I exited this afternoon’s screening of Michael Gracey’s The Greatest Showman with two things running through my head. The first was how struck I was by the amount of alcohol drunk throughout the film, a film which seemed, to me, largely aimed at children. At least two of the musical numbers incorporated alcohol and its consumption into the choreography. In a number of other scenes, alcohol is introduced despite bearing little relevance to everything else that transpires in those scenes. Rarely has a children’s film so endorsed the joys of booze.
The second thing that occupied my thoughts was my belief that Zac Efron may be a good actor, burdened with bad roles for too many years. I had the same feeling watching Richard Linklater’s Me and Orson Welles. Efron is underused here but moments of real clarity and talent pierce the bland veneer that saturates Gracey’s film. I could be wrong. I’m wrong quite often.
That there’s a lot of alcohol and that Zac Efron may be better than his public esteem suggests aren’t significant elements of The Greatest Showman. Efron’s performance isn’t the sort that broadcasts acting proficiency because he doesn’t have enough to do, and I’m probably dwelling on the alcohol far more than I ought to. These are the directions that the mind wanders when otherwise unengaged.
Magic is difficult to manufacture, as the quality of many large-scale Hollywood releases this year will undoubtedly reinforce. But it becomes impossible when the effort to manufacture magic is palpable. That is perhaps my principle issue with The Greatest Showman. When an audience is aware of how a film intends it to feel, the illusion of cinema is broken. Every element of The Greatest Showman, from the anachronistically uplifting lyrics to the laboured optimism, is arduously designed to engender a form of movie magic that I’m not entirely sure Gracey or Hugh Jackman (the star and a principle driving force behind the production of this film) even understand.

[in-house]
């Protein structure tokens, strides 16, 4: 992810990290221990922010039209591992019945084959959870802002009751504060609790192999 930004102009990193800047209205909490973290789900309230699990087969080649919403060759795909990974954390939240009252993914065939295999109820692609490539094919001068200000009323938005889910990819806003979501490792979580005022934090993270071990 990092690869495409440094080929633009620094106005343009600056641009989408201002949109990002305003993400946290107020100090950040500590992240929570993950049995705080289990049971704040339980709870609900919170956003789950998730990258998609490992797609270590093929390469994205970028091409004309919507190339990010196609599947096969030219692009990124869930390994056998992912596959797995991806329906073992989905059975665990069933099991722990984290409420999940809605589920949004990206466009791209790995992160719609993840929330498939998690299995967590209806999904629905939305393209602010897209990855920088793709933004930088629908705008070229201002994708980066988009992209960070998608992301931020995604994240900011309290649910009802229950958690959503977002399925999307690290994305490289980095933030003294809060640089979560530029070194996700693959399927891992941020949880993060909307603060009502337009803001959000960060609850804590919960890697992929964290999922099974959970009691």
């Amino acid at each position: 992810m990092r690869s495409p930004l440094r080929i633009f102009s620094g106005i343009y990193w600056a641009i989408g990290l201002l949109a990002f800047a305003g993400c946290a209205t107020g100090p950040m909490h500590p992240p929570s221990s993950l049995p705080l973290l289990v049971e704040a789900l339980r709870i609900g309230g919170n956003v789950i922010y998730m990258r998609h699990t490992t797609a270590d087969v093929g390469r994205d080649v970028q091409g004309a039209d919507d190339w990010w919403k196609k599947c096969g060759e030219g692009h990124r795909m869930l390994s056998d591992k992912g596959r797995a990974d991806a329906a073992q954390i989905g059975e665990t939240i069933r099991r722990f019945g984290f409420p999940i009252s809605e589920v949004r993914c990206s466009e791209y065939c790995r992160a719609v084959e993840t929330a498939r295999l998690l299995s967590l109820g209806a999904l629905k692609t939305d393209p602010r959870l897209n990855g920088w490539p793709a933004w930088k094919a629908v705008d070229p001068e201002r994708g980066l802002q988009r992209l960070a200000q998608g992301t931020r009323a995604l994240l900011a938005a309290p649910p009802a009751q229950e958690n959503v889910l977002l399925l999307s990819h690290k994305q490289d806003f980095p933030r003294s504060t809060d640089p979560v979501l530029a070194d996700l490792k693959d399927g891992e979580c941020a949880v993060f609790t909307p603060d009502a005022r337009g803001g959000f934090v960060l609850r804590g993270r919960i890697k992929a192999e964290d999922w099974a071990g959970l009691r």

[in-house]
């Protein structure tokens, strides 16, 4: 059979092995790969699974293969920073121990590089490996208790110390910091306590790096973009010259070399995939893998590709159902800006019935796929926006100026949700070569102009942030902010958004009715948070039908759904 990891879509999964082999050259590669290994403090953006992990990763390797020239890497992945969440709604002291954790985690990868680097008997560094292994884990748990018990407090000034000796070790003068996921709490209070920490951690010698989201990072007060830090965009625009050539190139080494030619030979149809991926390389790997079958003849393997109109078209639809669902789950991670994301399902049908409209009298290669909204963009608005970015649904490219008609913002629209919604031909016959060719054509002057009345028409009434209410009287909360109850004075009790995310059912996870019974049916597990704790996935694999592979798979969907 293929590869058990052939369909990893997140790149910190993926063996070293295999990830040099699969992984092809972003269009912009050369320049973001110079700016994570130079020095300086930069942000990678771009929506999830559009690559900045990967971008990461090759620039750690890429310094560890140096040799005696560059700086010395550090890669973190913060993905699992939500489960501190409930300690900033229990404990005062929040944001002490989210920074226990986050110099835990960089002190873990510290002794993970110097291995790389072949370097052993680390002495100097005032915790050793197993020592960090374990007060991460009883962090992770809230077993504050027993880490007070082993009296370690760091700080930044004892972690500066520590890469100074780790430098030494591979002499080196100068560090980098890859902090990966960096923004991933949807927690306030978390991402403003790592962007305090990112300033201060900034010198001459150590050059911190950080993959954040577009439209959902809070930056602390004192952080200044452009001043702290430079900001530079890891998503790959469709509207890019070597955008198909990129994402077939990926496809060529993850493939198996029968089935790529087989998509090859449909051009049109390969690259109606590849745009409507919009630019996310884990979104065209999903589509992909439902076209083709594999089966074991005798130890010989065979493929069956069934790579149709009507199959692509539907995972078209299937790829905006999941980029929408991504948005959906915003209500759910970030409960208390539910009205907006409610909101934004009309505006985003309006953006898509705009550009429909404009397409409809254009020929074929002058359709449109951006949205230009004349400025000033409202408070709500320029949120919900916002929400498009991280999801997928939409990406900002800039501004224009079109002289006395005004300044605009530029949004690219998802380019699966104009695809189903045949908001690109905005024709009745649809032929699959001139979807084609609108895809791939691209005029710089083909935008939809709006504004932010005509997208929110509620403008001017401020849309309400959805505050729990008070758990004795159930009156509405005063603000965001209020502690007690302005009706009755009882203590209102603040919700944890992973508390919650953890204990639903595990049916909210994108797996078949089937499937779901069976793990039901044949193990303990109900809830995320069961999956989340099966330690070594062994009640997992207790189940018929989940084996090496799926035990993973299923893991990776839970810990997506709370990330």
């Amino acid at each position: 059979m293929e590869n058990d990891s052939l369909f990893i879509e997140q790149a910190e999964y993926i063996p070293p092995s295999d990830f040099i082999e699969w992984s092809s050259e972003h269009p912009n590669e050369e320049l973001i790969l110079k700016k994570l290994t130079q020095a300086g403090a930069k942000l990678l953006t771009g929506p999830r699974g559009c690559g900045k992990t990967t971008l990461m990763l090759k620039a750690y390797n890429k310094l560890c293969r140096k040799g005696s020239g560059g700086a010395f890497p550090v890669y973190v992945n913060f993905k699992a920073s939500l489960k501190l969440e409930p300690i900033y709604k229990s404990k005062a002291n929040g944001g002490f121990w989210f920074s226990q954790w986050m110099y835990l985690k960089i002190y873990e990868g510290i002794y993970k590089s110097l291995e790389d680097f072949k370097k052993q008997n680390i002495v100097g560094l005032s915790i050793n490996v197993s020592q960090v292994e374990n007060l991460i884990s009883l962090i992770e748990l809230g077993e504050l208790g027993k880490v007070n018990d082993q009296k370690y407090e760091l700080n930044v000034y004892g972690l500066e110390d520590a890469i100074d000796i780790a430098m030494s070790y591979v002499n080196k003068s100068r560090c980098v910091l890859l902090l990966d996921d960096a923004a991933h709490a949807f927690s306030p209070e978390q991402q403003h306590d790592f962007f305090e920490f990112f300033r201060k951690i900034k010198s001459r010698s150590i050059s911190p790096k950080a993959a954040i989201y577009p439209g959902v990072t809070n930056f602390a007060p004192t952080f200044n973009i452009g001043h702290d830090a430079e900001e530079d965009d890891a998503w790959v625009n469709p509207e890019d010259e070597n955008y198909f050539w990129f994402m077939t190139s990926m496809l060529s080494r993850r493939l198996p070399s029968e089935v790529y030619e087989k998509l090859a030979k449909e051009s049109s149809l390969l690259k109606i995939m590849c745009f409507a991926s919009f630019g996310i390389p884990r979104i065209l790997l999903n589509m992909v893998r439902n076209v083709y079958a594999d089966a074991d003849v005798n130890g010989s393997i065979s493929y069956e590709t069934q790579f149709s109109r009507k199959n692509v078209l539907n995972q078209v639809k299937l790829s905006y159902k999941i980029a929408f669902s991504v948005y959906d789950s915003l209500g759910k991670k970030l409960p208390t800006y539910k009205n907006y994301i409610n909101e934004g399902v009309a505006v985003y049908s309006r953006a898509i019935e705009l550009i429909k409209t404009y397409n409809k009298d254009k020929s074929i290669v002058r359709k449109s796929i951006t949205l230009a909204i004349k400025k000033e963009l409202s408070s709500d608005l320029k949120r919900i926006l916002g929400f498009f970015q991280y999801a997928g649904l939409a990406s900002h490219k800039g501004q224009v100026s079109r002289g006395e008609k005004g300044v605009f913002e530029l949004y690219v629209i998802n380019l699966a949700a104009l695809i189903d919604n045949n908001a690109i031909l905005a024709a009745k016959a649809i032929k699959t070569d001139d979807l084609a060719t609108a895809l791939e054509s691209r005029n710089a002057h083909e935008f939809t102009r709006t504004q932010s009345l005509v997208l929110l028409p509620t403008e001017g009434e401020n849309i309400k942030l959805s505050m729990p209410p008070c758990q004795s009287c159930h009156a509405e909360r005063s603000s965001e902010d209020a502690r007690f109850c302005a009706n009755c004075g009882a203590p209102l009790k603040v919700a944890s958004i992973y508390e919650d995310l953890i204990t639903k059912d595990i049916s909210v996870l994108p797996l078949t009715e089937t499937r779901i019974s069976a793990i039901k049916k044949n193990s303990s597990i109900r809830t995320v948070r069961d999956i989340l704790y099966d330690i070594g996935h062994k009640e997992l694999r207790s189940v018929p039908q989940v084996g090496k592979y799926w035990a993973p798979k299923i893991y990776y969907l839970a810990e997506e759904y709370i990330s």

That the music is bad may not be an opinion shared by all, something the recent sales of the soundtrack attests to. I found it painful, and derivative. My knowledge of pop music is limited but I could recognise fragments of songs that have soared over Smooth FM in the patchwork of the tunes in The Greatest Showman, written by Benj Pasek and Justin Paul. The songs are generic but perhaps worse is that they don’t fit the characters that sing them at all. Dialogue in Joss Whedon’s Avengers movies, in which every character sounds like Joss Whedon, came to mind. There’s no character to the songs in The Greatest Showman. In a musical, that’s lazy songwriting.
The blandness extends itself to the core of this film, where in lieu of emotion there is artifice. Two characters fall in love, we’re told, we’re shown, but we never feel. That’s because the film is so concerned with colours, lights and music that it has completely forgotten about character and plot.
Vague narrative points are stitched together by giant leaps and boring songs. Gracey dictates our emotions by having a happy song or a sad song etc. regardless of the mood at the outset of those songs. Here’s a feeling, Gracey tells us, but now HERE’S ANOTHER ONE AND IT’S TRIUMPHANT, BE HAPPY!
The sentiment that the film wants to convey can’t reconcile itself with the reality of the eta that the film occupies, and the reality of its central figure. Here’s something that’s true. Barnum’s first “curiosity” (as he calls them) was a woman named Joice Heth. Heth was an elderly slave who Barnum actually purchased to pass her off as George Washington 160-year-old ex-nurse.
When Heth died, Barnum sold tickets to her public autopsy in a show to prove her advanced age. Now there’d be a film. Undiluted joy and the manipulation of emotions is fine. It can be great. But when it’s not done very well it’s done very badly. When it tries to misdirect our own sense of logic, it can be fatal.